The number is unusually high for African nationals trying to enter the US on the southern border, roughly double the number detained by Border Patrol during the whole 2018 financial year. However, it is a fraction of the 33,000 people apprehended since the start of the year at the US border, according to the US fact-checking site Snopes.
Mr Carlson said: "It’s going to overwhelm our country completely.”
“We are continuing to see a rise in apprehensions of immigrants from countries not normally encountered in our area,” said Raul Ortiz, head of the US Border Patrol’s Del Rio sector.
About 300 hundred of the African migrants were recently released in San Antonio, Texas, which has a population of 1.5 million. Another 200 travelled to Portland, Maine, which has about 66,000 residents.
“The population growth in that part of the world, particularly in the continent of Africa suggests that this flood could become a torrent,” Mr Carlson said, as his network aired pictures of migrants in Peru, about 3,000 miles away from the US border.
His guest, Andrew Arthur of the Center for Immigration Studies (CIS), seemed to agree. Despite the normalising name, the Center for Immigration Studies is listed as a “hate group” by the Southern Poverty Law Center, and Mr Arthur has recently written articles mocking climate refugees and saying the US needs a border “czar”. The CIS has filed a lawsuit against the Southern Poverty Law Center over its claims.
Mr Arthur claims one woman had told the New York Times she was penniless.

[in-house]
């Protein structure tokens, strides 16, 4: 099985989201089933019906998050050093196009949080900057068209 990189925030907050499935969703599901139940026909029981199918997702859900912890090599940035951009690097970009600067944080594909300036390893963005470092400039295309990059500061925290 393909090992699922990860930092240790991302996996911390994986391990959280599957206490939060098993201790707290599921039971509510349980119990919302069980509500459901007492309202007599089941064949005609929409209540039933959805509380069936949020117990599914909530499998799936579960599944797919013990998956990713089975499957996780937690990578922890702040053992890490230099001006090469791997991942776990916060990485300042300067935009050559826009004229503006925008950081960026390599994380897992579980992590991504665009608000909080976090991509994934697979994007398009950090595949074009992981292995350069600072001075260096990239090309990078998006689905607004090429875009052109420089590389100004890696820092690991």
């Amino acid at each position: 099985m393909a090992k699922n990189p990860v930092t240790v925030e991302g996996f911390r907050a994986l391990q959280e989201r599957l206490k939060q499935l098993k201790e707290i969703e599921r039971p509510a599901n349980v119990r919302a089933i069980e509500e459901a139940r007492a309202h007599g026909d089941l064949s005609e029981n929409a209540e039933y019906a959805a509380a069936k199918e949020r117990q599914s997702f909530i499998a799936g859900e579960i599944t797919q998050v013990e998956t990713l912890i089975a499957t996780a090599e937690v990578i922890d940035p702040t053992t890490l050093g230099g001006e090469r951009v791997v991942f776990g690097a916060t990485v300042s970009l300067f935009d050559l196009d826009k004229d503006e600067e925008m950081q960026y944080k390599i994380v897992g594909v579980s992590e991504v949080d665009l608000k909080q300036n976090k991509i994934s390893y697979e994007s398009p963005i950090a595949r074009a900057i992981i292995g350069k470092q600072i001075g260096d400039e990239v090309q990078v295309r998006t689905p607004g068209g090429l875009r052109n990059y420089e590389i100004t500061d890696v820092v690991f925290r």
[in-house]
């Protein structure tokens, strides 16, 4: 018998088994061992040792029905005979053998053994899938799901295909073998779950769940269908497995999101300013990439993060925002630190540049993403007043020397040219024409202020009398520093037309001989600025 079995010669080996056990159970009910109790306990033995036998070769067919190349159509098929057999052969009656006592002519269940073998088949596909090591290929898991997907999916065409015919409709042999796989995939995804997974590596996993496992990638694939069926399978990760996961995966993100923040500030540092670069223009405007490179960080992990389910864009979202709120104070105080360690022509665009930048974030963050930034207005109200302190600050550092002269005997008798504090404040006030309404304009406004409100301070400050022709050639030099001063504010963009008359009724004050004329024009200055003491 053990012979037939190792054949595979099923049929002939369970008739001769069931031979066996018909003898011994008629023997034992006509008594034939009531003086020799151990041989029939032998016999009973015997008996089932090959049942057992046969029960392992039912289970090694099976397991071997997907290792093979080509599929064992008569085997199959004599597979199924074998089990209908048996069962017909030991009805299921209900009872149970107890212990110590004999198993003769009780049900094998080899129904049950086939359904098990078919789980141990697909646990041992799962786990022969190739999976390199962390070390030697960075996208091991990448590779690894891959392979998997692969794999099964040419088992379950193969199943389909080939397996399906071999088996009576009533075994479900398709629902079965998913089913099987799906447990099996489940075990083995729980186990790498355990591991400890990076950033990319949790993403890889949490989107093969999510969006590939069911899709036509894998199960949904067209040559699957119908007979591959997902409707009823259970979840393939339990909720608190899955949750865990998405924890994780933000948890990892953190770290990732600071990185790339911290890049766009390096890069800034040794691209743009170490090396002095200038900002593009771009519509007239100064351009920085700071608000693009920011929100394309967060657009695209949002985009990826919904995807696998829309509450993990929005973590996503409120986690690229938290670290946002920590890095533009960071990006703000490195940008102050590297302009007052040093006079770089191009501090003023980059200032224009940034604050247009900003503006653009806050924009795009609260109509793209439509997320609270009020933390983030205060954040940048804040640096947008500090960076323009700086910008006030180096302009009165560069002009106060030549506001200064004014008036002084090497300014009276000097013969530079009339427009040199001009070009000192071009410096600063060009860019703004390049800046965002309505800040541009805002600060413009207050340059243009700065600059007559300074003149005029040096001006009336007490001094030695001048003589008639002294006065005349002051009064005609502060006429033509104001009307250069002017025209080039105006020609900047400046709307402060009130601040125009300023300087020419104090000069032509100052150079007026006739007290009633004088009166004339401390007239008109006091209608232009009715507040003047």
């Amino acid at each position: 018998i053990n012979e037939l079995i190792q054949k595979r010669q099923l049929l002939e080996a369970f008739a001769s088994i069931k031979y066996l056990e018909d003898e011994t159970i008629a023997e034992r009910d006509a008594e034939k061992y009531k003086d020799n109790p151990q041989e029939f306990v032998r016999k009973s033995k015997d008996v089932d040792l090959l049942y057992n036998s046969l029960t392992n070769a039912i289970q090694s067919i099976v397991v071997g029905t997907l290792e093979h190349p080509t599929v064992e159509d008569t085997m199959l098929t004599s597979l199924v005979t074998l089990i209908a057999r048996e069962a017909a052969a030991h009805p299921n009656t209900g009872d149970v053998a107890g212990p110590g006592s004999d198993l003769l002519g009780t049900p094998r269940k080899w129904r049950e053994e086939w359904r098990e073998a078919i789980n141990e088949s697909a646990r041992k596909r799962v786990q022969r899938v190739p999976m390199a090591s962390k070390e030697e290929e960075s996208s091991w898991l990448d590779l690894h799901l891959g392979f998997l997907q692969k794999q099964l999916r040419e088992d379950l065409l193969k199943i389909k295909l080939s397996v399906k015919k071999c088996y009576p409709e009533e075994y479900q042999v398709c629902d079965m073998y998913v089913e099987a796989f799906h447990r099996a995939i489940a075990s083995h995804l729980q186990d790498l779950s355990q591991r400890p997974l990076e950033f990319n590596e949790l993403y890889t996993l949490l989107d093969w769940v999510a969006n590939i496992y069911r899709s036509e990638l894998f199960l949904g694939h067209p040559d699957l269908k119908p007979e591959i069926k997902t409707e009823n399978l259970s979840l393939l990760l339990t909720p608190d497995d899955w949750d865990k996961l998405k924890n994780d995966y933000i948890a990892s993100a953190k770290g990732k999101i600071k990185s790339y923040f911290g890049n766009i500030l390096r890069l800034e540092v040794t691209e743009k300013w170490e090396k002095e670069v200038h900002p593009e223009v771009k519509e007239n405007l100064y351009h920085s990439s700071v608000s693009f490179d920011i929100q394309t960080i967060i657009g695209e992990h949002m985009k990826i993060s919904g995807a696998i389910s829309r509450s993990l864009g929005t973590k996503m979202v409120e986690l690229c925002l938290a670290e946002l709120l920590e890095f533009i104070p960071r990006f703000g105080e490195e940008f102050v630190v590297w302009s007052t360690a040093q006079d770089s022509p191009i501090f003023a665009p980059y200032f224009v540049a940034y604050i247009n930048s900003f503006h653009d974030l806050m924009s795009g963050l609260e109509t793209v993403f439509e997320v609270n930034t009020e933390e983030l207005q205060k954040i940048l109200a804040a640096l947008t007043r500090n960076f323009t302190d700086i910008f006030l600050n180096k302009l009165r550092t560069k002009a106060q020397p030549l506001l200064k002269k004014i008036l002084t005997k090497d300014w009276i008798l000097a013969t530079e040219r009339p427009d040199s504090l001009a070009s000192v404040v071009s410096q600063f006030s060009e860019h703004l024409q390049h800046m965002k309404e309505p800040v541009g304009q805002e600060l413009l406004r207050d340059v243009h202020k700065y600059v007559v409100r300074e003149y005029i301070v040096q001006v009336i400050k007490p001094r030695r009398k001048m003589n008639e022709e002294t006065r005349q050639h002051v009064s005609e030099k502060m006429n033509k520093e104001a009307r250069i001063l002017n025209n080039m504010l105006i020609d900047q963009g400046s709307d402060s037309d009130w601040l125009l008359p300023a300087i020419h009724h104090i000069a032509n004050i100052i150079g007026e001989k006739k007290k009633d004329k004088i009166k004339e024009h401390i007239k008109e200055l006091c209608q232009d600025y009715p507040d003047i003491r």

But while the article does quote her saying this, it also describes the woman saying with tears in her eyes that she had been attacked and raped during the journey.
News of the arrival of the migrants sparked rumours on social media that some were carrying the ebola virus, although officials in both San Antonio and Portland said these were unfounded.
“We do not have any suspected or confirmed cases of ebola right now in Texas,” Lara Anton, spokeswoman for the Texas Department of State Health Services, told Snopes.
Ethan Strimling, the mayor of Portland, denied that the migrants constituted a "crisis" and said a donation campaign in the town had raised $20,000 for them in the first 36 hours.
He told the New York Times: "I don’t consider it a crisis, in the sense that it is going to be detrimental to our city. We’re not building walls. We’re not trying to stop people. In Maine, and Portland in particular, we’ve been built on the backs of immigrants for 200 years, and this is just the current wave that’s arriving."